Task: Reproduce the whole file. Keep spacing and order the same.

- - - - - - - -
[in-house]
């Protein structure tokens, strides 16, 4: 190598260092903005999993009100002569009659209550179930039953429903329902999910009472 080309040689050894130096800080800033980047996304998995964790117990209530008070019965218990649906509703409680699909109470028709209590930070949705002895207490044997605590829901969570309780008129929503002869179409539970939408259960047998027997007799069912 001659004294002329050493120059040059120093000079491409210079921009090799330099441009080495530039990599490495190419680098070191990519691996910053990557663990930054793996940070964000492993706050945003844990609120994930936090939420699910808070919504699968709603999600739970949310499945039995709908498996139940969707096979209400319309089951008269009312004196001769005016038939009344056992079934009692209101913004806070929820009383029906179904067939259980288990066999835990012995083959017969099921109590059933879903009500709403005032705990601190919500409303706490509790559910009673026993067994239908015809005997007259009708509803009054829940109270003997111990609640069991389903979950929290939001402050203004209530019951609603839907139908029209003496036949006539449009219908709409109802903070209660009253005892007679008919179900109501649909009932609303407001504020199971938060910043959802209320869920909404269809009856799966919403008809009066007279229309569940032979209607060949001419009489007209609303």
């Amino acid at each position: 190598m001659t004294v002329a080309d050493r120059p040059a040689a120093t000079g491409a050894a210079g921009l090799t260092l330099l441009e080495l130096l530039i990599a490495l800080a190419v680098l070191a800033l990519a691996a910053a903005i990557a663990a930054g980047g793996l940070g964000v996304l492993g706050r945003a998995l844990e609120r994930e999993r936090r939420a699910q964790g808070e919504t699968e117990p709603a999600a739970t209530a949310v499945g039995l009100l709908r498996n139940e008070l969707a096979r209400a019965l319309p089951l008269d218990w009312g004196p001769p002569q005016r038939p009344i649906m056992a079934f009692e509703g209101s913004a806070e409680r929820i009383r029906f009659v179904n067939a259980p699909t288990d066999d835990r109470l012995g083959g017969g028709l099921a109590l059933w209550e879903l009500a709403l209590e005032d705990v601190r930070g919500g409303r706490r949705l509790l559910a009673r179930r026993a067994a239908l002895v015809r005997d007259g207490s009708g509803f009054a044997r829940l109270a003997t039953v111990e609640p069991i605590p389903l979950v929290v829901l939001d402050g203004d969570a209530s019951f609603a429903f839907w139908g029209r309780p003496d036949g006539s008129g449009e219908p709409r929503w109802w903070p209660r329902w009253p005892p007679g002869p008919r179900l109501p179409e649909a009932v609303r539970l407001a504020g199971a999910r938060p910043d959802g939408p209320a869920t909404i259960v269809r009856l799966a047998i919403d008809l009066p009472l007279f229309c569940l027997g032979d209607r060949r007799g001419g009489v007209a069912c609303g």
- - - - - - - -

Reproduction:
[in-house]
């Protein structure tokens, strides 16, 4: 190598260092903005999993009100002569009659209550179930039953429903329902999910009472 080309040689050894130096800080800033980047996304998995964790117990209530008070019965218990649906509703409680699909109470028709209590930070949705002895207490044997605590829901969570309780008129929503002869179409539970939408259960047998027997007799069912 001659004294002329050493120059040059120093000079491409210079921009090799330099441009080495530039990599490495190419680098070191990519691996910053990557663990930054793996940070964000492993706050945003844990609120994930936090939420699910808070919504699968709603999600739970949310499945039995709908498996139940969707096979209400319309089951008269009312004196001769005016038939009344056992079934009692209101913004806070929820009383029906179904067939259980288990066999835990012995083959017969099921109590059933879903009500709403005032705990601190919500409303706490509790559910009673026993067994239908015809005997007259009708509803009054829940109270003997111990609640069991389903979950929290939001402050203004209530019951609603839907139908029209003496036949006539449009219908709409109802903070209660009253005892007679008919179900109501649909009932609303407001504020199971938060910043959802209320869920909404269809009856799966919403008809009066007279229309569940032979209607060949001419009489007209609303």
């Amino acid at each position: 190598m001659t004294v002329a080309d050493r120059p040059a040689a120093t000079g491409a050894a210079g921009l090799t260092l330099l441009e080495l130096l530039i990599a490495l800080a190419v680098l070191a800033l990519a691996a910053a903005i990557a663990a930054g980047g793996l940070g964000v996304l492993g706050r945003a998995l844990e609120r994930e999993r936090r939420a699910q964790g808070e919504t699968e117990p709603a999600a739970t209530a949310v499945g039995l009100l709908r498996n139940e008070l969707a096979r209400a019965l319309p089951l008269d218990w009312g004196p001769p002569q005016r038939p009344i649906m056992a079934f009692e509703g209101s913004a806070e409680r929820i009383r029906f009659v179904n067939a259980p699909t288990d066999d835990r109470l012995g083959g017969g028709l099921a109590l059933w209550e879903l009500a709403l209590e005032d705990v601190r930070g919500g409303r706490r949705l509790l559910a009673r179930r026993a067994a239908l002895v015809r005997d007259g207490s009708g509803f009054a044997r829940l109270a003997t039953v111990e609640p069991i605590p389903l979950v929290v829901l939001d402050g203004d969570a209530s019951f609603a429903f839907w139908g029209r309780p003496d036949g006539s008129g449009e219908p709409r929503w109802w903070p209660r329902w009253p005892p007679g002869p008919r179900l109501p179409e649909a009932v609303r539970l407001a504020g199971a999910r938060p910043d959802g939408p209320a869920t909404i259960v269809r009856l799966a047998i919403d008809l009066p009472l007279f229309c569940l027997g032979d209607r060949r007799g001419g009489v007209a069912c609303g």